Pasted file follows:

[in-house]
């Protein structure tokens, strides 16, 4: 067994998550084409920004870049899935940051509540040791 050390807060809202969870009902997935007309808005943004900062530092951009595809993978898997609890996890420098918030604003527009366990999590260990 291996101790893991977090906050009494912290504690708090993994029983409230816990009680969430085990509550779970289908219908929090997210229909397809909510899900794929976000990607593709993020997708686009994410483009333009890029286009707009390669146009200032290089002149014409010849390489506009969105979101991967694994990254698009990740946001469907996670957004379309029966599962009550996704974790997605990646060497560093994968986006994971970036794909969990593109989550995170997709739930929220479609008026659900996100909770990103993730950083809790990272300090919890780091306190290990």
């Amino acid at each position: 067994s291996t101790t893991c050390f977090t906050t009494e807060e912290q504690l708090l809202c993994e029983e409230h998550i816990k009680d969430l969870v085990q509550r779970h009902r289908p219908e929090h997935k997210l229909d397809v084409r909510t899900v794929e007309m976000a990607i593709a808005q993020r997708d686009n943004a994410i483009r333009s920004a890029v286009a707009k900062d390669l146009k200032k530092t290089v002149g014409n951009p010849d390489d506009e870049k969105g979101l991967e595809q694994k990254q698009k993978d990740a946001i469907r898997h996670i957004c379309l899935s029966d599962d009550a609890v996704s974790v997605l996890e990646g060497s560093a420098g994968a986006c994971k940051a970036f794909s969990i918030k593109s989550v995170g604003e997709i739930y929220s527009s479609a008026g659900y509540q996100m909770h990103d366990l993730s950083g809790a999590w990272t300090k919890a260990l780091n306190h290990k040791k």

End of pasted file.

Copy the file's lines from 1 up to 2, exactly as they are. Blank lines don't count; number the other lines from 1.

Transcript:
[in-house]
């Protein structure tokens, strides 16, 4: 067994998550084409920004870049899935940051509540040791 050390807060809202969870009902997935007309808005943004900062530092951009595809993978898997609890996890420098918030604003527009366990999590260990 291996101790893991977090906050009494912290504690708090993994029983409230816990009680969430085990509550779970289908219908929090997210229909397809909510899900794929976000990607593709993020997708686009994410483009333009890029286009707009390669146009200032290089002149014409010849390489506009969105979101991967694994990254698009990740946001469907996670957004379309029966599962009550996704974790997605990646060497560093994968986006994971970036794909969990593109989550995170997709739930929220479609008026659900996100909770990103993730950083809790990272300090919890780091306190290990």